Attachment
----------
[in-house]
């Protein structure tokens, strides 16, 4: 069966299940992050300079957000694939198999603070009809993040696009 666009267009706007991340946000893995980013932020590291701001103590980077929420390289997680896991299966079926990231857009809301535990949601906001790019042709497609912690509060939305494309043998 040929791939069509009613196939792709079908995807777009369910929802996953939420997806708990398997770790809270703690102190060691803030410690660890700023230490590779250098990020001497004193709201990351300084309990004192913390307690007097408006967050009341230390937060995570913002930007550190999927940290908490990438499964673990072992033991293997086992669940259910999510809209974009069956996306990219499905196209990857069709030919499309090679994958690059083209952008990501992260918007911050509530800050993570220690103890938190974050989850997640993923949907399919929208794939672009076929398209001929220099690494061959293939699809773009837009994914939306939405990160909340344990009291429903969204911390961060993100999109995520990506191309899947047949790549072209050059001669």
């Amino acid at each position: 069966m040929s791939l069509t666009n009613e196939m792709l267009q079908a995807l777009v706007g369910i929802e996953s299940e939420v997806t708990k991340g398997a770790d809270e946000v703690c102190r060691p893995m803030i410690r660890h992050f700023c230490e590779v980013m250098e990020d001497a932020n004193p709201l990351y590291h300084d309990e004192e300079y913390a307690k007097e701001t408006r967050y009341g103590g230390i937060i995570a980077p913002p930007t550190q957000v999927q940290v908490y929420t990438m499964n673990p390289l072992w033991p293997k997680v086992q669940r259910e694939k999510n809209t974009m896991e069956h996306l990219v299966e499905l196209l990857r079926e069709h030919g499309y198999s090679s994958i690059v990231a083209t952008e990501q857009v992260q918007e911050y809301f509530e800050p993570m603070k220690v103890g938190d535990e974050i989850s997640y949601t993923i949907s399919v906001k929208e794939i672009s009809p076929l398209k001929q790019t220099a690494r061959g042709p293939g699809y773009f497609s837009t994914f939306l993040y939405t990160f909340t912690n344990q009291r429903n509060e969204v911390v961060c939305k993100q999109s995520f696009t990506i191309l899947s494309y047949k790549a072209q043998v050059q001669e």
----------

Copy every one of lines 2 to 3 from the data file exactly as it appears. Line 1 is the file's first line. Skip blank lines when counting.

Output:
């Protein structure tokens, strides 16, 4: 069966299940992050300079957000694939198999603070009809993040696009 666009267009706007991340946000893995980013932020590291701001103590980077929420390289997680896991299966079926990231857009809301535990949601906001790019042709497609912690509060939305494309043998 040929791939069509009613196939792709079908995807777009369910929802996953939420997806708990398997770790809270703690102190060691803030410690660890700023230490590779250098990020001497004193709201990351300084309990004192913390307690007097408006967050009341230390937060995570913002930007550190999927940290908490990438499964673990072992033991293997086992669940259910999510809209974009069956996306990219499905196209990857069709030919499309090679994958690059083209952008990501992260918007911050509530800050993570220690103890938190974050989850997640993923949907399919929208794939672009076929398209001929220099690494061959293939699809773009837009994914939306939405990160909340344990009291429903969204911390961060993100999109995520990506191309899947047949790549072209050059001669």
């Amino acid at each position: 069966m040929s791939l069509t666009n009613e196939m792709l267009q079908a995807l777009v706007g369910i929802e996953s299940e939420v997806t708990k991340g398997a770790d809270e946000v703690c102190r060691p893995m803030i410690r660890h992050f700023c230490e590779v980013m250098e990020d001497a932020n004193p709201l990351y590291h300084d309990e004192e300079y913390a307690k007097e701001t408006r967050y009341g103590g230390i937060i995570a980077p913002p930007t550190q957000v999927q940290v908490y929420t990438m499964n673990p390289l072992w033991p293997k997680v086992q669940r259910e694939k999510n809209t974009m896991e069956h996306l990219v299966e499905l196209l990857r079926e069709h030919g499309y198999s090679s994958i690059v990231a083209t952008e990501q857009v992260q918007e911050y809301f509530e800050p993570m603070k220690v103890g938190d535990e974050i989850s997640y949601t993923i949907s399919v906001k929208e794939i672009s009809p076929l398209k001929q790019t220099a690494r061959g042709p293939g699809y773009f497609s837009t994914f939306l993040y939405t990160f909340t912690n344990q009291r429903n509060e969204v911390v961060c939305k993100q999109s995520f696009t990506i191309l899947s494309y047949k790549a072209q043998v050059q001669e």